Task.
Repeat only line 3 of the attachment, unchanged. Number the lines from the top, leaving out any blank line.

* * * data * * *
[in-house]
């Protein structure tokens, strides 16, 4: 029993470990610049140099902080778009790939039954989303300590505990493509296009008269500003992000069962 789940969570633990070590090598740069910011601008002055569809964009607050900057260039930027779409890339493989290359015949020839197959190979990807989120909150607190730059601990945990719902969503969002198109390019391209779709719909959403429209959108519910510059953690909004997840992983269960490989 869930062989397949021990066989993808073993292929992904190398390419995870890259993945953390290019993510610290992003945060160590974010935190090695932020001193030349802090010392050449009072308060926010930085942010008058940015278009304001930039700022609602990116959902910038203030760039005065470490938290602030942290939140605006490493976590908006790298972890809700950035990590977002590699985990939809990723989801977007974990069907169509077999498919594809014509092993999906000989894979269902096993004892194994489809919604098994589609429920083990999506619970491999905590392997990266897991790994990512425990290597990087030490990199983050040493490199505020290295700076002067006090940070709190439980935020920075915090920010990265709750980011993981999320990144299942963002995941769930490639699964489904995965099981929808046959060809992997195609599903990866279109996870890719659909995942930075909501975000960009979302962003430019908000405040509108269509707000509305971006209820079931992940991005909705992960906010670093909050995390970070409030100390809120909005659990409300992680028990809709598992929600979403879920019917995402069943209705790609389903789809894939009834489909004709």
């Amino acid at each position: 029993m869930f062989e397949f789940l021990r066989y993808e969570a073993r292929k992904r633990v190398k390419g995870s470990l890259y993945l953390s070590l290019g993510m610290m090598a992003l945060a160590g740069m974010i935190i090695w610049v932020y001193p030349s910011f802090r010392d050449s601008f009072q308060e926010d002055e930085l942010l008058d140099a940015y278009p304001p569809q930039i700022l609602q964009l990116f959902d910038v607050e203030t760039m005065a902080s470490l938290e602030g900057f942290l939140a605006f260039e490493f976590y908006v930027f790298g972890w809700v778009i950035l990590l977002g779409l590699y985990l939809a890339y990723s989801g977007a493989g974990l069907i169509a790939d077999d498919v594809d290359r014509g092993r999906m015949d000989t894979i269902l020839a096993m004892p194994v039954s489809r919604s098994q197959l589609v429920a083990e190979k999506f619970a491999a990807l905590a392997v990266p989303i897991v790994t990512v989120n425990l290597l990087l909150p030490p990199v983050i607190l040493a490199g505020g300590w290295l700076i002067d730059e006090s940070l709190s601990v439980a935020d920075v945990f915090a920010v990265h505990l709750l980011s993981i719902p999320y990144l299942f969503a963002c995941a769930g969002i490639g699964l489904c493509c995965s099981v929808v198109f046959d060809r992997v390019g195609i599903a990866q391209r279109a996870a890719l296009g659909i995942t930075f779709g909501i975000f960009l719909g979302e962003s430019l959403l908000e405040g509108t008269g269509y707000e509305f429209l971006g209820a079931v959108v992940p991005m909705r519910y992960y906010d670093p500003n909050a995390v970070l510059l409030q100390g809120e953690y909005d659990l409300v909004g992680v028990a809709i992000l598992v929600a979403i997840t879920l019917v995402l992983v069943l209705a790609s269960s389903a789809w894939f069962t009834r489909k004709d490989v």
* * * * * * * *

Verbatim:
């Amino acid at each position: 029993m869930f062989e397949f789940l021990r066989y993808e969570a073993r292929k992904r633990v190398k390419g995870s470990l890259y993945l953390s070590l290019g993510m610290m090598a992003l945060a160590g740069m974010i935190i090695w610049v932020y001193p030349s910011f802090r010392d050449s601008f009072q308060e926010d002055e930085l942010l008058d140099a940015y278009p304001p569809q930039i700022l609602q964009l990116f959902d910038v607050e203030t760039m005065a902080s470490l938290e602030g900057f942290l939140a605006f260039e490493f976590y908006v930027f790298g972890w809700v778009i950035l990590l977002g779409l590699y985990l939809a890339y990723s989801g977007a493989g974990l069907i169509a790939d077999d498919v594809d290359r014509g092993r999906m015949d000989t894979i269902l020839a096993m004892p194994v039954s489809r919604s098994q197959l589609v429920a083990e190979k999506f619970a491999a990807l905590a392997v990266p989303i897991v790994t990512v989120n425990l290597l990087l909150p030490p990199v983050i607190l040493a490199g505020g300590w290295l700076i002067d730059e006090s940070l709190s601990v439980a935020d920075v945990f915090a920010v990265h505990l709750l980011s993981i719902p999320y990144l299942f969503a963002c995941a769930g969002i490639g699964l489904c493509c995965s099981v929808v198109f046959d060809r992997v390019g195609i599903a990866q391209r279109a996870a890719l296009g659909i995942t930075f779709g909501i975000f960009l719909g979302e962003s430019l959403l908000e405040g509108t008269g269509y707000e509305f429209l971006g209820a079931v959108v992940p991005m909705r519910y992960y906010d670093p500003n909050a995390v970070l510059l409030q100390g809120e953690y909005d659990l409300v909004g992680v028990a809709i992000l598992v929600a979403i997840t879920l019917v995402l992983v069943l209705a790609s269960s389903a789809w894939f069962t009834r489909k004709d490989v």